It’s my understanding that’s not correct in Taiwan. I know in the US, and perhaps most countries, one can’t inherit someone else’s debts unless one signed a contract agreeing to that. But it’s my understanding in Taiwan, at least if you affirmatively state a desire to inherit your father/mother/uncle/grandfather/spouse’s assets, if it turns out the liabilities exceed the assets you are then screwed and committed to assume liability for hte assets. [/quote]
“The Legislative Yuan yesterday (2008) officially ratified a set of revisions to the inheritance regulations under the Civic Code, allowing all inheritors to repay only part of debts by using the assets they inherit, if the debts exceed the assets they inherit.” (Click on the link to read more.)
chinapost.com.tw/taiwan/nati … itance.htm
[quote=“Mother Theresa”]But for all I know it may go beyond that and perhaps one could become liable by default, by not expressly rejecting any claim by a certain deadline. I’m not saying that’s how it works here, just saying I don’t know and perhaps that may be the law.[/quote]It’s not.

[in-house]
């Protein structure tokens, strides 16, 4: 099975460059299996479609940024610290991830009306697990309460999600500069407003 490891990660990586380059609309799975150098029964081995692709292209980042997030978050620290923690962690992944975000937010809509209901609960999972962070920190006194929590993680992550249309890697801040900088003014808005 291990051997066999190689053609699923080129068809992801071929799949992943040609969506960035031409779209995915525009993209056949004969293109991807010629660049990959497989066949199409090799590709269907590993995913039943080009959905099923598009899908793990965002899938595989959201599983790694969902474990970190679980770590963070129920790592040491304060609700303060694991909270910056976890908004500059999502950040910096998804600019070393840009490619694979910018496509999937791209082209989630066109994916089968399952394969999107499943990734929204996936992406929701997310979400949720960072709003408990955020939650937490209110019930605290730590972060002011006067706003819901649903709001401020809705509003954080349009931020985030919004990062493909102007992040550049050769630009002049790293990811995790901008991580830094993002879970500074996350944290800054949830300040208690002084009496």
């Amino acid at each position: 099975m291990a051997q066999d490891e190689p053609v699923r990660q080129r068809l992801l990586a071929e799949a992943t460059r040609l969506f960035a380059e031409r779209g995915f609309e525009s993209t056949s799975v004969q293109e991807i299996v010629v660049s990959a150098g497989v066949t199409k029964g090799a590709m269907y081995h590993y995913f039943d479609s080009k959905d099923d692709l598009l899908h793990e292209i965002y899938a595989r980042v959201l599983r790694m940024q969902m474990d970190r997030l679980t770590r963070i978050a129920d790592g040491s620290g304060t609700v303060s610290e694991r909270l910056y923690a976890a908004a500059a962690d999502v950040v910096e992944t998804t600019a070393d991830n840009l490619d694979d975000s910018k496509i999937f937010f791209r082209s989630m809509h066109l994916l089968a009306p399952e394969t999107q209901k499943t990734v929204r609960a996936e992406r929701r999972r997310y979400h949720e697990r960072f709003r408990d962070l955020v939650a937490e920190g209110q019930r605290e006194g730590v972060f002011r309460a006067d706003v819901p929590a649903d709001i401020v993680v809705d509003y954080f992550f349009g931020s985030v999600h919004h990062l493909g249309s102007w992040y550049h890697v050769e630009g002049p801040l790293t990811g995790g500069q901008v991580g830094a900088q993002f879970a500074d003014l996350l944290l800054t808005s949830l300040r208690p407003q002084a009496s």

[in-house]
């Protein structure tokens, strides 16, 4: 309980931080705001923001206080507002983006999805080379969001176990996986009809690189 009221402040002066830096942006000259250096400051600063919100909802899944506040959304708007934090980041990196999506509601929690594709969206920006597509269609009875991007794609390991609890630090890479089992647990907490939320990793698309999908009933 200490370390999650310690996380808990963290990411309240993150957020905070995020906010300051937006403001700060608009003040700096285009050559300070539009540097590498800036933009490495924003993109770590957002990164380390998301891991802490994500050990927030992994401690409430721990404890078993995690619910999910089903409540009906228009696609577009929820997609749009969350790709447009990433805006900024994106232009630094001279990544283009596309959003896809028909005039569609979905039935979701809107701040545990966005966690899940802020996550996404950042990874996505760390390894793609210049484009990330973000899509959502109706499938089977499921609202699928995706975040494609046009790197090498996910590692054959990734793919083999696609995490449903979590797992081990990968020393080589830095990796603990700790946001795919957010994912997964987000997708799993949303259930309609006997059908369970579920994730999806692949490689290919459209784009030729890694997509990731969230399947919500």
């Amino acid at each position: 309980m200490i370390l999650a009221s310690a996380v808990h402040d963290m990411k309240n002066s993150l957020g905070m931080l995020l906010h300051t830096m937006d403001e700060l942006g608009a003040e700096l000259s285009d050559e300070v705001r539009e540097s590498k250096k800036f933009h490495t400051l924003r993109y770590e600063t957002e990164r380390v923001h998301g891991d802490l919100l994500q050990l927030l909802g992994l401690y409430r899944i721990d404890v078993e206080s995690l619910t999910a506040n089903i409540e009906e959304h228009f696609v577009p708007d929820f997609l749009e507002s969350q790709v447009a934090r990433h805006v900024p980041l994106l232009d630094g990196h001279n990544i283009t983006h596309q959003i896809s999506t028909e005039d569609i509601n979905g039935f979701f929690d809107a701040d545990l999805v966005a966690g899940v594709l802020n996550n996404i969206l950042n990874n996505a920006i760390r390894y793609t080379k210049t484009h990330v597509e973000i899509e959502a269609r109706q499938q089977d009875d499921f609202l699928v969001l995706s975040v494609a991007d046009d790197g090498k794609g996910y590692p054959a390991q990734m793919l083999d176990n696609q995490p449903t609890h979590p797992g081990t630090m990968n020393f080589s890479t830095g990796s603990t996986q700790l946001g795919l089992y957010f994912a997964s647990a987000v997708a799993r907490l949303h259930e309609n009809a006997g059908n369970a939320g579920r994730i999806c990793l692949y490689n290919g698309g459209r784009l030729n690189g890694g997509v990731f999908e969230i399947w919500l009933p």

Article 1148 of the Taiwan Civil Code: [quote]“an heir assumes all the rights and obligations pertaining to the estate of the decedent at the time of the commencement of the succession…”
Article 1148: [quote]“An heir’s obligations to the debts of the estate resulting from a surety contract, which arises after the commencement of the succession, is limited to the extent of the property acquired form the estate.”[/quote]
Article 1176: [quote]“Where a person, who becomes an heir due to the waiver of other heirs, comes into a limited succession or waives his or her right to the inheritance, such limited succession or waiver must be conducted within three months after becoming aware of his or her right to the inheritance.”
In simple terms, the OP’s wife has to be legally notified first. Since she is not in Taiwan, this is not going to happen anytime soon. Once she is legally notified, she has three months to waive her right to inheritance. No need to rush to Taiwan to waive inheritance on an insolvent estate. Even if the OP’s wife came back to Taiwan to manage the succession, she wouldn’t be liable for any monetary obligations incurred by the deceased.